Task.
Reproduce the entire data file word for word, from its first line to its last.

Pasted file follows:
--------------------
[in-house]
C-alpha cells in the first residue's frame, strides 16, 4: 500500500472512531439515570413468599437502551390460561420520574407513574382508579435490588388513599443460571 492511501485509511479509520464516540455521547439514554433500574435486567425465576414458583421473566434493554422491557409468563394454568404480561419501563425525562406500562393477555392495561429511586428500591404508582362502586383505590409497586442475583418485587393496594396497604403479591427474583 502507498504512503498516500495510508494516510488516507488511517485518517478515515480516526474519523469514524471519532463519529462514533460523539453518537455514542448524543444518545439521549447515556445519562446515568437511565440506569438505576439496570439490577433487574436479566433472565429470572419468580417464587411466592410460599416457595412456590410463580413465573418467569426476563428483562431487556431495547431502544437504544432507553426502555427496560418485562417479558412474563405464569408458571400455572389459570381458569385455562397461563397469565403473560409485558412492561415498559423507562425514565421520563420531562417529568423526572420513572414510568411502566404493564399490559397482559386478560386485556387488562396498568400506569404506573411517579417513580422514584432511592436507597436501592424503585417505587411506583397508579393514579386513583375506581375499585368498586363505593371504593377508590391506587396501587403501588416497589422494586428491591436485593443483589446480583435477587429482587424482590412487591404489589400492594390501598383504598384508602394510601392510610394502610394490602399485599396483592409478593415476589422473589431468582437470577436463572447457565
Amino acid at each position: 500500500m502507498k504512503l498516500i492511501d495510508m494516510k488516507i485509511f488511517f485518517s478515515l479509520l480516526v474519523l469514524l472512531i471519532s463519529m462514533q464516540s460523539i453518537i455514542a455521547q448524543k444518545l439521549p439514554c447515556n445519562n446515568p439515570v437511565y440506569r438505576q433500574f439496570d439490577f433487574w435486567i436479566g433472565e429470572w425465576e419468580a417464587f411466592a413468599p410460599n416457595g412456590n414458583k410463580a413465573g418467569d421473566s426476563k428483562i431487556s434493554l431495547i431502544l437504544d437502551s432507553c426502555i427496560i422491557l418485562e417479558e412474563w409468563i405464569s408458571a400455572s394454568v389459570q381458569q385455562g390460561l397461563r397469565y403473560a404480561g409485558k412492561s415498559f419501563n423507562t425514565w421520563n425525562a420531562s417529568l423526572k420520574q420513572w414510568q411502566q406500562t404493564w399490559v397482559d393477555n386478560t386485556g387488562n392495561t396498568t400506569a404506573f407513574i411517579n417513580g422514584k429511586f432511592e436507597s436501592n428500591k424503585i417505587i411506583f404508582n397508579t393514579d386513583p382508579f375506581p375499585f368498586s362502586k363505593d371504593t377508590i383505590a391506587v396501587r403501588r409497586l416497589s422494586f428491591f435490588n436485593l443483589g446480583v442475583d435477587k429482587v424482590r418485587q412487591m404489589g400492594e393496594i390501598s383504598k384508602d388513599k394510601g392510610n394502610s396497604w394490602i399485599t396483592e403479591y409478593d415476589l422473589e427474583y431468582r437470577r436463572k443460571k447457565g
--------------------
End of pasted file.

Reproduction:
[in-house]
C-alpha cells in the first residue's frame, strides 16, 4: 500500500472512531439515570413468599437502551390460561420520574407513574382508579435490588388513599443460571 492511501485509511479509520464516540455521547439514554433500574435486567425465576414458583421473566434493554422491557409468563394454568404480561419501563425525562406500562393477555392495561429511586428500591404508582362502586383505590409497586442475583418485587393496594396497604403479591427474583 502507498504512503498516500495510508494516510488516507488511517485518517478515515480516526474519523469514524471519532463519529462514533460523539453518537455514542448524543444518545439521549447515556445519562446515568437511565440506569438505576439496570439490577433487574436479566433472565429470572419468580417464587411466592410460599416457595412456590410463580413465573418467569426476563428483562431487556431495547431502544437504544432507553426502555427496560418485562417479558412474563405464569408458571400455572389459570381458569385455562397461563397469565403473560409485558412492561415498559423507562425514565421520563420531562417529568423526572420513572414510568411502566404493564399490559397482559386478560386485556387488562396498568400506569404506573411517579417513580422514584432511592436507597436501592424503585417505587411506583397508579393514579386513583375506581375499585368498586363505593371504593377508590391506587396501587403501588416497589422494586428491591436485593443483589446480583435477587429482587424482590412487591404489589400492594390501598383504598384508602394510601392510610394502610394490602399485599396483592409478593415476589422473589431468582437470577436463572447457565
Amino acid at each position: 500500500m502507498k504512503l498516500i492511501d495510508m494516510k488516507i485509511f488511517f485518517s478515515l479509520l480516526v474519523l469514524l472512531i471519532s463519529m462514533q464516540s460523539i453518537i455514542a455521547q448524543k444518545l439521549p439514554c447515556n445519562n446515568p439515570v437511565y440506569r438505576q433500574f439496570d439490577f433487574w435486567i436479566g433472565e429470572w425465576e419468580a417464587f411466592a413468599p410460599n416457595g412456590n414458583k410463580a413465573g418467569d421473566s426476563k428483562i431487556s434493554l431495547i431502544l437504544d437502551s432507553c426502555i427496560i422491557l418485562e417479558e412474563w409468563i405464569s408458571a400455572s394454568v389459570q381458569q385455562g390460561l397461563r397469565y403473560a404480561g409485558k412492561s415498559f419501563n423507562t425514565w421520563n425525562a420531562s417529568l423526572k420520574q420513572w414510568q411502566q406500562t404493564w399490559v397482559d393477555n386478560t386485556g387488562n392495561t396498568t400506569a404506573f407513574i411517579n417513580g422514584k429511586f432511592e436507597s436501592n428500591k424503585i417505587i411506583f404508582n397508579t393514579d386513583p382508579f375506581p375499585f368498586s362502586k363505593d371504593t377508590i383505590a391506587v396501587r403501588r409497586l416497589s422494586f428491591f435490588n436485593l443483589g446480583v442475583d435477587k429482587v424482590r418485587q412487591m404489589g400492594e393496594i390501598s383504598k384508602d388513599k394510601g392510610n394502610s396497604w394490602i399485599t396483592e403479591y409478593d415476589l422473589e427474583y431468582r437470577r436463572k443460571k447457565g